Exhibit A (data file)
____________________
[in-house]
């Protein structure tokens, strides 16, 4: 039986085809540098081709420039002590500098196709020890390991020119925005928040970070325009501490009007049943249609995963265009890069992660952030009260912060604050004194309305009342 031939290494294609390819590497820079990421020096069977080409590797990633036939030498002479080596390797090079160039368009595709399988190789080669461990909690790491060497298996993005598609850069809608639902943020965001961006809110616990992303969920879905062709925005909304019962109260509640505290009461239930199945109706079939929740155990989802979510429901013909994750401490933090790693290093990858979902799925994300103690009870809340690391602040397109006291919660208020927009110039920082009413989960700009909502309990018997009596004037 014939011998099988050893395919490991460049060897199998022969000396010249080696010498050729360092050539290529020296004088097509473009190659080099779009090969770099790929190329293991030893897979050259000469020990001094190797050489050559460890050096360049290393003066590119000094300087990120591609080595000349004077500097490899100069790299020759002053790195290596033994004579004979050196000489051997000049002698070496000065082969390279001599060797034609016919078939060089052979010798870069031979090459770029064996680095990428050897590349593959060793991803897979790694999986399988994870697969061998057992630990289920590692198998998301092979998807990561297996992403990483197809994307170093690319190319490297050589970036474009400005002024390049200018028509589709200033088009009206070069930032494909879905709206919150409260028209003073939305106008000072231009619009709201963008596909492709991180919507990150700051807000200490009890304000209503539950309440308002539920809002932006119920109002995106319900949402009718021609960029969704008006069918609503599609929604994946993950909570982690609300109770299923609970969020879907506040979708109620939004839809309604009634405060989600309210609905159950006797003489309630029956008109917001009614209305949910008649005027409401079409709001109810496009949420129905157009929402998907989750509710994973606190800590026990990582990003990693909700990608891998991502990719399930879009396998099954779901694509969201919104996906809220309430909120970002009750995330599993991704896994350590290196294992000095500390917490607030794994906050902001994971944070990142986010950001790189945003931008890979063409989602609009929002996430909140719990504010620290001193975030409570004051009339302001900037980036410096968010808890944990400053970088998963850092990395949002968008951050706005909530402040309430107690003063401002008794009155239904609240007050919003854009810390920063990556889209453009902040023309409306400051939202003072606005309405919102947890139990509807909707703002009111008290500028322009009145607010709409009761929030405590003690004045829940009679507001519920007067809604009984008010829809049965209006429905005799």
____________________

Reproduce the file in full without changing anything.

[in-house]
């Protein structure tokens, strides 16, 4: 039986085809540098081709420039002590500098196709020890390991020119925005928040970070325009501490009007049943249609995963265009890069992660952030009260912060604050004194309305009342 031939290494294609390819590497820079990421020096069977080409590797990633036939030498002479080596390797090079160039368009595709399988190789080669461990909690790491060497298996993005598609850069809608639902943020965001961006809110616990992303969920879905062709925005909304019962109260509640505290009461239930199945109706079939929740155990989802979510429901013909994750401490933090790693290093990858979902799925994300103690009870809340690391602040397109006291919660208020927009110039920082009413989960700009909502309990018997009596004037 014939011998099988050893395919490991460049060897199998022969000396010249080696010498050729360092050539290529020296004088097509473009190659080099779009090969770099790929190329293991030893897979050259000469020990001094190797050489050559460890050096360049290393003066590119000094300087990120591609080595000349004077500097490899100069790299020759002053790195290596033994004579004979050196000489051997000049002698070496000065082969390279001599060797034609016919078939060089052979010798870069031979090459770029064996680095990428050897590349593959060793991803897979790694999986399988994870697969061998057992630990289920590692198998998301092979998807990561297996992403990483197809994307170093690319190319490297050589970036474009400005002024390049200018028509589709200033088009009206070069930032494909879905709206919150409260028209003073939305106008000072231009619009709201963008596909492709991180919507990150700051807000200490009890304000209503539950309440308002539920809002932006119920109002995106319900949402009718021609960029969704008006069918609503599609929604994946993950909570982690609300109770299923609970969020879907506040979708109620939004839809309604009634405060989600309210609905159950006797003489309630029956008109917001009614209305949910008649005027409401079409709001109810496009949420129905157009929402998907989750509710994973606190800590026990990582990003990693909700990608891998991502990719399930879009396998099954779901694509969201919104996906809220309430909120970002009750995330599993991704896994350590290196294992000095500390917490607030794994906050902001994971944070990142986010950001790189945003931008890979063409989602609009929002996430909140719990504010620290001193975030409570004051009339302001900037980036410096968010808890944990400053970088998963850092990395949002968008951050706005909530402040309430107690003063401002008794009155239904609240007050919003854009810390920063990556889209453009902040023309409306400051939202003072606005309405919102947890139990509807909707703002009111008290500028322009009145607010709409009761929030405590003690004045829940009679507001519920007067809604009984008010829809049965209006429905005799």